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Re: Containers

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Trey Harris
July 11, 2006 12:50
Re: Containers
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In a message dated Tue, 11 Jul 2006, Aaron Sherman writes:
> On Tue, 2006-07-11 at 09:53 -0700, Trey Harris wrote:
>> It sounds reasonable to me, but :stop reads badly.  Maybe C<:strictly>?
>> Maybe it's not a function of a flag to each, but a marking that certain
>> lists should be tapped non-exhaustively:
> :stop wasn't a great choice, but :with is going to be complicated. I
> don't THINK there's such a thing as a named slurpy, so:
>>    for each(=<>; :with(1..*)) -> ($line, $lineno)
> would have to be:
> for each(=<>, :with(1..*))
> with the signature:
> (Container :@with, Container *@containers)
> I think....
> But I don't think that will do, because it fails when you don't know
> WHICH list would be the longest (or you have to specify them all
> as :with, and that's rather counter-intuitive). Perhaps a stand-alone
> adverb, :parity makes more sense.

I don't understand how the word "parity" is being used here...  It's not 
in the mathematical sense of "even vs. odd", nor in the telecomm sense of 
bit-counting (since one would want to stop if one out of four iterators 
stopped generating, but also if two out of four did).  In the colloquial 
sense of parity meaning "equality amongst peers", perhaps it makes more 
sense, but it's a rather overloaded an poorly-understood word, IMHO.

> Unless there's an obvious problem with it, let's go with :parity for
> now, and we can change it if its usage becomes confusing.

I think both are needed, somehow.  The default behavior of each should be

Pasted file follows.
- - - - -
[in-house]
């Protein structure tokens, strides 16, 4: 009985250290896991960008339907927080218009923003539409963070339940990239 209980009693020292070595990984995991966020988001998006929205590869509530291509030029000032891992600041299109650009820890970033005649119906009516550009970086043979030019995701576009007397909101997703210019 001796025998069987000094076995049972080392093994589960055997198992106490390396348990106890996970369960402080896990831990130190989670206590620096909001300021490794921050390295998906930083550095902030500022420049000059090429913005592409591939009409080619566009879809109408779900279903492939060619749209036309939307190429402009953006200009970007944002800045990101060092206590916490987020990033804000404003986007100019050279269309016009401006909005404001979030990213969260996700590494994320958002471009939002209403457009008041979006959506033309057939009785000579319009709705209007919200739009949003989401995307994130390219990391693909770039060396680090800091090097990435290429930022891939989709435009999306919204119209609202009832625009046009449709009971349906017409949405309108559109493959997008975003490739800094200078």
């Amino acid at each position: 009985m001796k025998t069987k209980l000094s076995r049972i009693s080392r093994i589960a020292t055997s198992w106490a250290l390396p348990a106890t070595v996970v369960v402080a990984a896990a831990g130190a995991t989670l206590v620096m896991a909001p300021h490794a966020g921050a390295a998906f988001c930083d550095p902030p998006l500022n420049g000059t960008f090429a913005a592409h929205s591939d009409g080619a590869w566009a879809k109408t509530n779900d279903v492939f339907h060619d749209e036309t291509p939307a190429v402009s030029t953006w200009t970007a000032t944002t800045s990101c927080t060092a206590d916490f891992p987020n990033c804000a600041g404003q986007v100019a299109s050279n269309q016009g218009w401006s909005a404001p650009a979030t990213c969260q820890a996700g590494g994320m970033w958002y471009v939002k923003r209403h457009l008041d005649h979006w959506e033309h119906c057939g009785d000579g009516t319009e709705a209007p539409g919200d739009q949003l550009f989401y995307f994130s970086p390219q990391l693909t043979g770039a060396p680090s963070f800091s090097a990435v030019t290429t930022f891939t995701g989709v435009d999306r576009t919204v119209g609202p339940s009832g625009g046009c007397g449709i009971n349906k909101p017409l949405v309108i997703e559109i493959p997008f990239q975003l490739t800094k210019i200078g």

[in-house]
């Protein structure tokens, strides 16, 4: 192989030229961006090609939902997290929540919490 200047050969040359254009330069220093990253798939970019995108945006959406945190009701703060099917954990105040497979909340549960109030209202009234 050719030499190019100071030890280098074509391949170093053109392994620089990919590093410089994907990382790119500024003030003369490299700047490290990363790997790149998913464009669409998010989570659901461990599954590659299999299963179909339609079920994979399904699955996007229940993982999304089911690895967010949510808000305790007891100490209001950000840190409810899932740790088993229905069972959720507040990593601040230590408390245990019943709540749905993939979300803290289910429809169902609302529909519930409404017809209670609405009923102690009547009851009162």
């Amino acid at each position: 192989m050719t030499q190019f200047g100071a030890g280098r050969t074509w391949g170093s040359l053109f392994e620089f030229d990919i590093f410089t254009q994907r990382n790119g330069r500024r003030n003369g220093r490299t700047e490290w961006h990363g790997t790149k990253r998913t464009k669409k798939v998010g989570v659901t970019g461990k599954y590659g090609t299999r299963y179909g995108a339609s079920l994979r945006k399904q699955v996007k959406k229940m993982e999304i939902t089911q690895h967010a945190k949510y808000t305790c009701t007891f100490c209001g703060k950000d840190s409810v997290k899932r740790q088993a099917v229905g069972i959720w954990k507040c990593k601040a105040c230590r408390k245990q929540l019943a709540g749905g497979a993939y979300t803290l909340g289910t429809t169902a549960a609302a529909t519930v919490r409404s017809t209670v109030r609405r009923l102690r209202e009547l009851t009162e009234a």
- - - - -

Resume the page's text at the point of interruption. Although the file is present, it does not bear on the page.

as before (returning undef as necessary).  If the boolean switch (:stop, 
:parity, whatever) is set, then each should stop generating as soon as any 
argument stops generating.  I'm not denying that need.  But I'm saying 
that there is also a need for a mixed-case usage.

This is another one of those cases where you have to have at least three 
items to see a difference, at (0|1|2)-ary the semantic differences 

One would like to be able to say all of "stop once this iterator runs out" 
(these adverb names are intentionally awful):

    for each(:stop_on_exhaustion(=<>), @line_id_cookies; 1..*)

"Stop when anything besides this iterator runs out":

    for each(=<>; @lines_to_merge; :attach_as_needed(1..*))

"Stop when any iterator runs out":

    for each(:stop, @subjects; @objects; @verbs) -> $s, $o, $v

>> This all makes me wonder if there's any problem with mixing and matching
>> these loop modifying subs:
>>    for each(roundrobin(@queue1; @queue2); :with(1..*)) -> $task, $job_num {
>>        say "Running task {$}(#$job_no)";
>>        $$job_num);
>>    }
>> I hope not.
> This makes me re-think each a bit... it might have to return an
> iterator:
> our Iterator multi Container::each (Bool :$parity , Container *@containers )
> Given that, you could string eaches all you like, but otherwise it's not
> terribly useful.

They need to chain and nest intelligently.


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